What Do You Consider Traditional Marketing?
By Larry Mogelonsky
Saturday, 25th May 2013
Given today's rapidly changing landscape of hotel marketing, it's all too easy to get caught in a rigid frame of mind in terms of how you classify your sales channels.

As a result, the term "traditional marketing" needs constant revision in accordance with how long a given channel has existed and its relevance to the current cash cows.

Off the top of my head, I'd group under traditional marketing the following: print media (magazines, newspapers), radio, television, trade shows, brochures and travel agencies. From this, one could easily assume that traditional encompasses everything physical as well as electronic means that do not revolve around the Internet. Therefore, under digital marketing you could put e-newsletters, OTAs, SEM, SEO, flash sites, social media and so on.

So, where then would you place banner ads and any associated re-targeting? Both are wholly dependent on Internet traffic, and yet they aren't anything new. In terms of efficacy, banner ads are abysmal compared to other traditional channels like magazines or even television. I'd say that the word "traditional" needs some redefinition.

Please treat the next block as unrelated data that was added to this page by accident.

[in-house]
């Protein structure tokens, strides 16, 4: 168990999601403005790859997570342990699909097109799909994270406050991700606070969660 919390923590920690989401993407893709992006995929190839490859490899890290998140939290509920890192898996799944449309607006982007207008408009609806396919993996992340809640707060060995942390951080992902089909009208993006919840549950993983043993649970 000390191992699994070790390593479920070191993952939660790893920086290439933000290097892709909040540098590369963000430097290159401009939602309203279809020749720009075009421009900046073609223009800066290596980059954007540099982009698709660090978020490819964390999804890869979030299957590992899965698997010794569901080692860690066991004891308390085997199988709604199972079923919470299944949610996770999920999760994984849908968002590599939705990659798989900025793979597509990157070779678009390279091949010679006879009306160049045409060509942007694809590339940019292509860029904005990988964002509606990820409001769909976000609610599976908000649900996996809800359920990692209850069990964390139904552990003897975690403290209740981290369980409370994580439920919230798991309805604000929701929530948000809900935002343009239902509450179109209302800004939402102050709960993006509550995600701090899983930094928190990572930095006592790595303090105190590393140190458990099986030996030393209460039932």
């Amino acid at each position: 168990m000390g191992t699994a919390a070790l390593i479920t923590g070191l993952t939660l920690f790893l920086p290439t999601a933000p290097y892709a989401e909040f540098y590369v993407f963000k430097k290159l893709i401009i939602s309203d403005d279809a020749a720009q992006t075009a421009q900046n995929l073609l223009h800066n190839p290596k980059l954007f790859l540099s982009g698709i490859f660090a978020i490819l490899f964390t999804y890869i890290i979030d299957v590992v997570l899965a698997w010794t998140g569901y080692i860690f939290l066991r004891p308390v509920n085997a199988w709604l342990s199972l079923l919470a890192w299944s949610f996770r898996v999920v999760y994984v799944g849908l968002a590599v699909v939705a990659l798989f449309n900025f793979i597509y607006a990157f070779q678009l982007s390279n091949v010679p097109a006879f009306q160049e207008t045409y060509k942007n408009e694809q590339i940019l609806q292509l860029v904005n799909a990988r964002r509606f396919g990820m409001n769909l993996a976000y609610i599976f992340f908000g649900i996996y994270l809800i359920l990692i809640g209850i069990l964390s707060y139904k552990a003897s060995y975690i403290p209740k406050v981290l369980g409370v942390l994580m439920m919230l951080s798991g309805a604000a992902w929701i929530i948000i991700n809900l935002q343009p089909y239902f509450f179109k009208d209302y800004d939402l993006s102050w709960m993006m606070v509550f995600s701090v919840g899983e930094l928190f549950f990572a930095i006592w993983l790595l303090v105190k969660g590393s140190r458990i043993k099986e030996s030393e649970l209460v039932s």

First, I'd encourage you to think in terms of categorizing social marketing channels as a separate entity. This comprises any and all social networks like Facebook, Twitter, LinkedIn and Pinterest, but it also can include nearly anything where there is an interactive component with guests. Think online review sites like TripAdvisor or Yelp in addition to your voice channel where your service reps have the opportunity to directly impact a consumer's level of appreciation for your property.

In the past, I've advised against thinking of social media as marketing channels. Instead, they are relationship-building tools. Now, I've come to believe that relationship building IS marketing; it's just not as overt as you'd find in direct, "traditional" channels where there's no room for any back and forth. What I'm finding more and more is that not only are the channels themselves evolving, but so are the ways in which we cluster those channels, subtly altering the ways that we approach such groupings.

And so I leave it to you. This post was intended to get you thinking about how you judge and classify channels — new, old or not even available yet. Where do you draw the line between traditional, digital, social and whatever other term you use?

(Article published by Larry Mogelonsky in HOTELSmag on May 17, 2013)

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